Visualization Techniques: Tips and Tricks Getting just what the director ordered using simulations can be difficult if not impossible at times. The particles just won't do what you want them to do. They are going to fight you every step of the way. Controlling particles is like trying to organize a group of toddlers who have had too much sugar. In this section, we'll discuss some techniques that can make the job a bit easier.

Using Color Encoding Using dynamics to create particle simulations involves manipulating many variables and understanding how to interpret them. Although you can access data in a number of ways, programmers tend to use printouts to see what's going on in a programâ&#x20AC;&#x201D;a solution that sometimes works with Maya too. In Maya, you can insert print statements in creation or runtime expressions. Inserting print statements works if you are interested in information about a single particle or specific particles that you can identify by their p a r t i c 1 e I d attribute, but in practice, using print statements is impractical for large numbers of particles. Fortunately you can also use numeric display in Maya. To access numeric display, follow these steps: 1. Select the particle node, and open its Attribute Editor. 2. In the Render Attributes section, you will find the Particle Render Type attribute. Change points to numeric, and click Add Attributes for Current Render Type to create the corresponding attributes for this display type. 3. Enter the name of the attribute you want to see in the Attribute Name field. Maya displays that attribute in the Viewer window for every particle.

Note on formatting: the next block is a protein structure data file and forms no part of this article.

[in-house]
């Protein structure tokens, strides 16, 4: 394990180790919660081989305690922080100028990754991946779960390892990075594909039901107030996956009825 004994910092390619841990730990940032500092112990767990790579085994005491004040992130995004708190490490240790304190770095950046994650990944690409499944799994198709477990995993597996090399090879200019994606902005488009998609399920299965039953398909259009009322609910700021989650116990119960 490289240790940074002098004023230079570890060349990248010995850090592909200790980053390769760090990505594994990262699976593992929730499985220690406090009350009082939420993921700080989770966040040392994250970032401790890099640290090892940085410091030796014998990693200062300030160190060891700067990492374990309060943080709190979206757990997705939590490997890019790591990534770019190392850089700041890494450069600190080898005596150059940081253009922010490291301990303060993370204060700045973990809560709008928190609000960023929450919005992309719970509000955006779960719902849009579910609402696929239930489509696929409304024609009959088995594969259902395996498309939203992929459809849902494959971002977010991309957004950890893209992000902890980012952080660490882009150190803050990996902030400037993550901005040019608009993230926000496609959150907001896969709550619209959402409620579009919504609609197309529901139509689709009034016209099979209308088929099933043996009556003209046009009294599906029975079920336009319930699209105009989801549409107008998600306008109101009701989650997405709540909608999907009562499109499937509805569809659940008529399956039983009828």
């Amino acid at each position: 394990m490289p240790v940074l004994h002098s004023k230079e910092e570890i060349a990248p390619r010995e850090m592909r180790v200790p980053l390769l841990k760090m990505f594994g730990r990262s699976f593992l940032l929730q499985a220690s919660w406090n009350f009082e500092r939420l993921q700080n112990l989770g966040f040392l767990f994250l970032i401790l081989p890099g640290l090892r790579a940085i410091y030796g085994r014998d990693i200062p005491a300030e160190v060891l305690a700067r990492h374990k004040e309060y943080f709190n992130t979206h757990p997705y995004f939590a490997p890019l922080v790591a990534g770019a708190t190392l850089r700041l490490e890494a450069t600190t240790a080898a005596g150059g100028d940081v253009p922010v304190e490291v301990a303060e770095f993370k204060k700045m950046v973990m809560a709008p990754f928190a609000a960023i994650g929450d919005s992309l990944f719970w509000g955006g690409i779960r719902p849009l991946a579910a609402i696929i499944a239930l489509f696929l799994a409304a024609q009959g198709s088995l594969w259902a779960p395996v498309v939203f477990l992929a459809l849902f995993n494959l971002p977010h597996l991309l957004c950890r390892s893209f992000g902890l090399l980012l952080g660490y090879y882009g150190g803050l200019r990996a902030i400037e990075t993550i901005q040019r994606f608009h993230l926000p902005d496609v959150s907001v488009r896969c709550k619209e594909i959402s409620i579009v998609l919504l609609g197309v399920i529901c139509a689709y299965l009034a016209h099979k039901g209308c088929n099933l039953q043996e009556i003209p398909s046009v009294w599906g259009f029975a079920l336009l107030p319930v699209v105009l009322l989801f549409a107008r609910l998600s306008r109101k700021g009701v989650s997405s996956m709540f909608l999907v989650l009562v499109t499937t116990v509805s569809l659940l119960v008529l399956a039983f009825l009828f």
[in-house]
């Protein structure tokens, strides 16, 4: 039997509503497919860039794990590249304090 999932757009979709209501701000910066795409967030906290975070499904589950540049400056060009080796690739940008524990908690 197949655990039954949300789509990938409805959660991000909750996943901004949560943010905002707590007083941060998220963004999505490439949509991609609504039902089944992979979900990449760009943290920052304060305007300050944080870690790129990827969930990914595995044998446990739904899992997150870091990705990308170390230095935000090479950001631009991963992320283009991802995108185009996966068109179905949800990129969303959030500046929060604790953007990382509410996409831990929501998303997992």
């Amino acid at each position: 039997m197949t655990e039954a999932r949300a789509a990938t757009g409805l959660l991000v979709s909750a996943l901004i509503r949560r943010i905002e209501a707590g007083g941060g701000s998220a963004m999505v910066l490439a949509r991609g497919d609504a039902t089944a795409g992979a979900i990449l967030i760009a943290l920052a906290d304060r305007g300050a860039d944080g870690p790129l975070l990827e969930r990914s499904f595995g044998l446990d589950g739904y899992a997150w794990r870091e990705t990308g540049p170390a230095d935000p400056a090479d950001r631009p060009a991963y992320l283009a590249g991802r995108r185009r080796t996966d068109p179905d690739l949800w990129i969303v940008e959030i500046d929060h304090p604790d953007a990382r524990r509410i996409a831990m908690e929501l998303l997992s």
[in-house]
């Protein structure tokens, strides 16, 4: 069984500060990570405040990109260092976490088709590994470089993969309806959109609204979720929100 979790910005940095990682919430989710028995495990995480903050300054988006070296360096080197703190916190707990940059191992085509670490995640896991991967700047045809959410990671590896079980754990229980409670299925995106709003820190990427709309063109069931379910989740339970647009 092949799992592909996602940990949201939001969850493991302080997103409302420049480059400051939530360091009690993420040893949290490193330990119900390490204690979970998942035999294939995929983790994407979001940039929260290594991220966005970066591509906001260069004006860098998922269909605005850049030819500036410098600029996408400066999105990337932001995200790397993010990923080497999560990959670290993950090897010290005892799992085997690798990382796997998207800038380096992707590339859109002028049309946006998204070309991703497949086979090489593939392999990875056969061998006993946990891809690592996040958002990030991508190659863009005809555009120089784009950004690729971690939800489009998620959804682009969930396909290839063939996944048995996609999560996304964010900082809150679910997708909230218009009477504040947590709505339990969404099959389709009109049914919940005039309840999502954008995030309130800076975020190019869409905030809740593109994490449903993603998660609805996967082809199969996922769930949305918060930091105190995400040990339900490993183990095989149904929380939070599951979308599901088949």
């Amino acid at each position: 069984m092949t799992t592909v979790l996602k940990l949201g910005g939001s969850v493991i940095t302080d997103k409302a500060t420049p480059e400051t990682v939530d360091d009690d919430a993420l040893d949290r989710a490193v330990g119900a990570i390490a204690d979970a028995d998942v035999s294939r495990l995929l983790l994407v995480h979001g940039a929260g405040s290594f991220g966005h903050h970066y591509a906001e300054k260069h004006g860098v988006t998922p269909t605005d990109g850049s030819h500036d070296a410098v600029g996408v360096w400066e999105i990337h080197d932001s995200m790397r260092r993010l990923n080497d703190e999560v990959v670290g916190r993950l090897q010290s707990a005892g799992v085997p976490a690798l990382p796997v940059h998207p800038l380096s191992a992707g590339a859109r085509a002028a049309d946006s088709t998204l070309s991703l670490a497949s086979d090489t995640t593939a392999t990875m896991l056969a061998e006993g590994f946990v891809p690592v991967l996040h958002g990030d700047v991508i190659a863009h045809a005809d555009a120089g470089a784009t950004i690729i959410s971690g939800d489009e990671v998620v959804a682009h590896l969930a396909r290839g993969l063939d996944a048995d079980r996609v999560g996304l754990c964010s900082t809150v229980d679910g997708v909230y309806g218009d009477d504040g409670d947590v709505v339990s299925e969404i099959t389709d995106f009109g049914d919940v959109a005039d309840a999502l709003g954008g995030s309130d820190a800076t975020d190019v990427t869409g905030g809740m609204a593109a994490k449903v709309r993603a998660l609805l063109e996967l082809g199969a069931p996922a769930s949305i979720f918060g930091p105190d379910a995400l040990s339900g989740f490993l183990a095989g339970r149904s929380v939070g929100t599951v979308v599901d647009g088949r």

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3

A drawback of using numeric display is sheer visibility when thousands of particles are involved. Seeing and making sense of the data becomes difficult, especially when you have to read one piece of data at a time and interpret the numbers. One solution is to use the Selected Only option box in the Attribute Editor so that only the data for the selected particles is displayed. You must remember to turn this feature off the next time you want to use the numeric display capability, or the next time you use numeric display, you'll wonder why no numeric data is being displayed or why the particles aren't displayed in color.

I often use color encoding to visualize the multitude of attributes and data on thousands of particles. This involves the use of a temporary runtime rule to place the information you are trying to see directly within each particle, as shown in Figure 8.24. The following is an example of such an expression: v e c t o r $vel = v e l o c i t y ; rgbPP = <<#vel.y/5.0, a g e / l i f e s p a n , r a d i u s * 1 0 . 0 > > ; This example uses the color red to measure the upward velocity of any particle. Because the components of vector attributes cannot be accessed directly within MEL expressions, we assign the velocity vector to a temporary vector variable called $vel. You must scale different variables in order to fit them within the 0 to 1 range of a color; in this case dividing velocity in Y by 5 and multiplying radius by 10 normalizes each value appropriately. The parameter age divided by 1 i f e s p a n is always within the 0 to 1 range